1. Fasolka, Brian J. PhD, RN, CEN
  2. Chen, Leon L. DNP, AGACNP-BC, FCCP, FAANP


Chest pain is a common and high-risk chief complaint in the emergency department. There is an array of cardiac and non-cardiac-related conditions that could lead to this symptom. It is important for the clinician to have a broad perspective when treating patients complaining of chest pain so that dangerous and potentially life-threatening conditions are not overlooked. Here, we present one such cause of chest pain that can be detrimental if the clinician fails to correctly identify the underlying condition. A brief review of hypertriglyceridemia-induced acute pancreatitis is provided, and challenges faced by the treatment team are discussed.


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A 40-year-old man presented to the emergency department (ED) with a chief complaint of chest pain. He reported no significant medical or surgical history. Although the patient denied tobacco use, he admitted to occasional use of marijuana; the last incident was 3 weeks ago. He also consumed 4 to 5 beers per week, with last alcohol intake 3 days ago. Upon initial general survey, the patient appeared anxious and uncomfortable, and his skin was pale and diaphoretic. The patient described the pain as squeezing and rated the pain as 10 on a 0 to 10 rating scale. The pain was midline across the mid to lower sternum, radiating to the middle back. Reportedly, the pain started 2 hours prior to arrival and was associated with mild shortness of breath. He denied fevers, chills, nausea, or vomiting, and his vital signs in triage were temperature 37.1[degrees]C, heart rate 102 beats per minute/regular, respiratory rate 22 per minute, blood pressure 142/92 mm Hg, and pulse oximetry 97% on room air. The triage nurse assigned the patient as an Emergency Severity Index (ESI) level 2 (ESI levels range from 1 to 5), which indicated that this patient required immediate evaluation because he presented in severe pain and his symptoms made him a "high-risk" situation (ie, chest pain suggestive of acute coronary syndrome [ACS]). The patient was transferred to the acute care section of the ED as a clinical upgrade, pending an expedited attending physician evaluation.


An emergent 12-lead electrocardiogram was obtained, and it revealed sinus tachycardia with no ST-segment elevation and no ectopy. A large-bore peripheral intravenous catheter was established, and initial laboratory samples drawn from the intravenous site were only significant for a slightly elevated white blood cell count of 12 500/[mu]L. Initial troponin T was negative, and the comprehensive metabolic panel was within normal limits except that the potassium and liver function tests (LFTs) were reportedly hemolyzed and not reported. Given the suspicion for ACS, the patient was administered aspirin 325 mg by mouth and nitroglycerin 0.4 mg sublingual every 5 minutes for 3 doses. His chest pain was unchanged after the initial 2 doses of nitroglycerin, but after the third dose it reportedly decreased from a 10/10 to a 9/10. A STAT one view anteroposterior portable chest radiograph revealed a normal-sized heart and no acute pathologies.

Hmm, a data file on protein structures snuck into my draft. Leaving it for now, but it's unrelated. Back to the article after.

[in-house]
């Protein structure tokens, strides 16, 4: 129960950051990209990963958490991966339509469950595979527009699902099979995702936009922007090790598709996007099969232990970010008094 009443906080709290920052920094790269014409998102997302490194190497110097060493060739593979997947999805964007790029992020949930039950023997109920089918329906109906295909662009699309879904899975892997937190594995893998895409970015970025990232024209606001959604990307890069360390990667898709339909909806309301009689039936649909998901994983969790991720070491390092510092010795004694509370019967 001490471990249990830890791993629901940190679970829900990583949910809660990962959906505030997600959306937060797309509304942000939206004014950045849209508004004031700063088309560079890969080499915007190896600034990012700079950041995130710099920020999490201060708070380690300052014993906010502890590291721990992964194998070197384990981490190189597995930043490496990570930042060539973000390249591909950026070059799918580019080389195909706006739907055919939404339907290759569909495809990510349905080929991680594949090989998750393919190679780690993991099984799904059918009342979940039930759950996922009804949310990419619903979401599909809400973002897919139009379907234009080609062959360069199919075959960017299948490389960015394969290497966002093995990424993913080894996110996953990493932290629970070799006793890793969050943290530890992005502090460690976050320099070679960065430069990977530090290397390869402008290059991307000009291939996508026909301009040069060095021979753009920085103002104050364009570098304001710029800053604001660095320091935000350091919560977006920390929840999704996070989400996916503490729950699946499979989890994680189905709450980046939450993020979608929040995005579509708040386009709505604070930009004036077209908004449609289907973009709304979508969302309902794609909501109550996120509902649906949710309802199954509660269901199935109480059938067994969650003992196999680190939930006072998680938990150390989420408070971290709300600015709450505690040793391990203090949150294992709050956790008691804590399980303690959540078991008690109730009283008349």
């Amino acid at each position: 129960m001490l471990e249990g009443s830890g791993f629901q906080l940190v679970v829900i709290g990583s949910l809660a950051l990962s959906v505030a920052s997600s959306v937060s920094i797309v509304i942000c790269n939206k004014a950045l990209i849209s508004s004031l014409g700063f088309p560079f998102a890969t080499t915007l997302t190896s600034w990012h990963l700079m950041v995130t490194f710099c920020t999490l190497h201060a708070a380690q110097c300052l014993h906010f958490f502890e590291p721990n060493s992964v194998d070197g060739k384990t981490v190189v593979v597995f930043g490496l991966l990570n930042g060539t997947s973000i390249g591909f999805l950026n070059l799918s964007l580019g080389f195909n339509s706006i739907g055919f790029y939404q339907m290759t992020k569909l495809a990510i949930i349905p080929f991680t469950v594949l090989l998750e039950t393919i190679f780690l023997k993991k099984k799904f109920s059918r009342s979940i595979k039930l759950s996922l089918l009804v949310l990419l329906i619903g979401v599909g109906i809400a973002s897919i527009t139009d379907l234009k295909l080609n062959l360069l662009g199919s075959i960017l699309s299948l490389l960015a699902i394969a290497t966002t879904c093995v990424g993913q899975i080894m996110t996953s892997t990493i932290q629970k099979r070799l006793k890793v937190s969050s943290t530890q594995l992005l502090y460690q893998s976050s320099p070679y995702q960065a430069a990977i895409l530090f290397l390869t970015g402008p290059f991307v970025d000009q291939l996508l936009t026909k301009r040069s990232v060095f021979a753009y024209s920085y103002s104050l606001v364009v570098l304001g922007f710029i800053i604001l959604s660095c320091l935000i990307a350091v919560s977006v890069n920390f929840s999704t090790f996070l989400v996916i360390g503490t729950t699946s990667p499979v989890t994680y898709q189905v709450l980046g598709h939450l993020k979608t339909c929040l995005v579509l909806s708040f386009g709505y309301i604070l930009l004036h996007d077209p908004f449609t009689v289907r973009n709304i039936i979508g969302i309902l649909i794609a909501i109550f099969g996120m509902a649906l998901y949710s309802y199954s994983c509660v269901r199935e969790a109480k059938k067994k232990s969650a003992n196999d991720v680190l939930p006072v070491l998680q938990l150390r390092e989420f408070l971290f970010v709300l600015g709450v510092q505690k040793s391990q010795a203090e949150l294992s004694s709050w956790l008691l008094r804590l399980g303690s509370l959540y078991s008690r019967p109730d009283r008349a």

The physician ordered a STAT computed tomographic study of the chest and abdomen/pelvis area with arterial contrast enhancement to rule out thoracic/abdominal aortic aneurysm or dissection and pulmonary embolism (PE). The initial imaging report was negative for these abnormalities. Repeat serum potassium and LFTs from a blood specimen drawn with a butterfly needle were once again not resulted due to hemolysis. Upon consultation with the laboratory technician, it was reported that the hemolysis was secondary to a lipemic blood sample. A serum lipase and serum lipid panel was requested, and the results indicated a serum lipase level of 498 units/L and a critically high triglyceride level of 2930 mg/dL. The Critical Care Medicine staff was consulted for admission into the medical intensive care unit (MICU) for hypertriglyceridemia-induced acute pancreatitis (HAP).